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The Birds And The Bees

Author: Naomi Liddell

Recently, I was putting Ethan to bed and was hit by the “How did the baby get in your tummy?” question. Gagging for a post-bedtime routine cup a tea and completely blindsided by the question, the following downright hilarious conversation ensued:

Me: “The baby came from the stars, pet.”

Ethan: “How did the baby get from the stars into your tummy?”

Me: “Eh, How do you think the baby got in my tummy?”

Ethan: “I think a rocket ship got the baby from the stars then when you were sleeping, it opened your bum a little bit and shot the baby up into your tummy.”

Me: (dumbfounded at the almost-accuracy and holding back laughter) “…I don’t think a rocket ship has ever been near my bum darlin’… Now go to sleep. Night night”.

I will probably never know why my son figured I’d been violated by a spaceship vs swallowing a magic seed or something, but it did get me thinking about the birds and the bees. He’s four years old and I didn’t feel the need to get into the particulars with him at 8pm at night. But Gavin and I have always operated with the notion that we’ll explain all things honestly and fully to our kids, so I guess it’s a matter of time.

I don’t recall my parents ever explaining sex to me and to this day I’m quite thankful. I believe I learned about the concept the usual way, from some friends at school.

I have had some very progressive friends who talked about sex at home from a very early age and even bought their kids a book with big pictures explaining the whole concept. This was before I had children of my own and I remember being impressed by how sex-positive and normalised the whole thing was in their family.

But considering my flapping response at this recent encounter, I’m not sure that I’m ready for such a proactive approach yet.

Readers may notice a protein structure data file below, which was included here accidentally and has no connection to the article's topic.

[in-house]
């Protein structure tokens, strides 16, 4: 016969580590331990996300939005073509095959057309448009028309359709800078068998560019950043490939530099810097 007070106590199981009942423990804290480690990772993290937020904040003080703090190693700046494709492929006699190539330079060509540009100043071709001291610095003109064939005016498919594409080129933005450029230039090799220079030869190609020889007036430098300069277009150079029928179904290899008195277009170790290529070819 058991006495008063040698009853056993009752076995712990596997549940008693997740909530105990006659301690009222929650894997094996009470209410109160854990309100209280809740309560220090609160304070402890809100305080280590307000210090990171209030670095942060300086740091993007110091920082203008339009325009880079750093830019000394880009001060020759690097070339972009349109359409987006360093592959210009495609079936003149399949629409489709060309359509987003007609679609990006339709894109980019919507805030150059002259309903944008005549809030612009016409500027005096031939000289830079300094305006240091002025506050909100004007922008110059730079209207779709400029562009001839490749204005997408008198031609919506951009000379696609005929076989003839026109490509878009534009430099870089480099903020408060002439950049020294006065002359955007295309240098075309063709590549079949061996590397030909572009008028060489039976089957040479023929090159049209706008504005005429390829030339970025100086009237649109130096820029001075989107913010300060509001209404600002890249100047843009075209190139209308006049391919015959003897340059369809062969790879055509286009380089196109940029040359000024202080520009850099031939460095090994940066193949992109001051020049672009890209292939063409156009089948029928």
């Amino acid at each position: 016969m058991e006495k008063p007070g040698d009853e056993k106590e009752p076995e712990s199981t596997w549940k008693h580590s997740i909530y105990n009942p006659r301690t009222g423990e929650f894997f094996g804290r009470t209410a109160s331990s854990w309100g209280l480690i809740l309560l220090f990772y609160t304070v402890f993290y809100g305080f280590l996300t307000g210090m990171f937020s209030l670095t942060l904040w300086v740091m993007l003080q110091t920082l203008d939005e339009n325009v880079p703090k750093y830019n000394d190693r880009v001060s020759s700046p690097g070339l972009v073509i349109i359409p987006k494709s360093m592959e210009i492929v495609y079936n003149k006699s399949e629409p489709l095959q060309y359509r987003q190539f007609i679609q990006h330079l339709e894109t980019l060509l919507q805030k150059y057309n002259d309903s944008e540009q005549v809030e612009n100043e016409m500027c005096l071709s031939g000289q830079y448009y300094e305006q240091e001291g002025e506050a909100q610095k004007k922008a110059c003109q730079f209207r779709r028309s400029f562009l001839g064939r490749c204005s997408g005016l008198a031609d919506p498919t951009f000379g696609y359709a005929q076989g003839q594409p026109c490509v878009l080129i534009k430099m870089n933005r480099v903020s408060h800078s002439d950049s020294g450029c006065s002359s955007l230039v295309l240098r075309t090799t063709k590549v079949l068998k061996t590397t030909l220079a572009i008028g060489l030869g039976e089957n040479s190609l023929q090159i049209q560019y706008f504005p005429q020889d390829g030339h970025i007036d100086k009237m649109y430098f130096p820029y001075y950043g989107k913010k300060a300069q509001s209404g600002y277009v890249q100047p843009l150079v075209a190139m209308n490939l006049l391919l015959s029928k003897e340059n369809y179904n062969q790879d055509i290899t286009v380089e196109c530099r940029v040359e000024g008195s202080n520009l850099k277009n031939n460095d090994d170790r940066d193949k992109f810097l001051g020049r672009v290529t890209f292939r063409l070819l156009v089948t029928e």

Have you had to tackle the subject with your kiddos?
Or have your kids had anything equally innocent and hilarious to say on the matter?

Naomi can’t decide which she loves more: adventuring with her boys or being left alone in a luxurious bath with a great book.
Follow Naomi on Instagram @naomiliddell
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18 thoughts on “The Birds And The Bees

  1. I think we got questions around turning age 3. The Usborne lift the flap body book is quite good for all things body and we probably got questions based on that. Its not a birds and the bees book – it just covers all body things – teeth and hair and exercise and antibodies and babies.

    She said MY OWN DAD (i.e. her Grandad) had told her that babies grew from a seed and she wanted to know how the seed got into my tummy. I mean, DAD. THANKS FOR THAT.

    I must say we went with an honest “you need a Mummy and a Daddy that love each other very much”…..

  2. Admittedly I was a lot older than Ethan when I found out where babies come from but for some reason it wasn’t a shock. I think I kind of got why we our bodies were physically different.
    However at the same age (I think I was about 8) my sister told me about periods and I remember being completely and utterly terrified. It was total news to me and I was horrified and just couldn’t understand why such a thing would happen to us girls!

    1. I remember being quite horrified by the period chat too Lauren! Although I’m pretty sure I was totally cool with (if not intrigued by) the sex concept. I was also probably about the same age.

  3. My 3 and 4 year old had no interest in how their little brother got in there but they were very curious about how he was going to get out! I flapped and muttered something about ‘a special tunnel’!! And this coming from a teacher of 16 years who has taught sex Ed to very Street wise Y6 children for a number of years! I think we have an ideal but quite often these things come up an an inopportune time or without giving you a chance to emotionally prepare yourself or to carefully choose your words!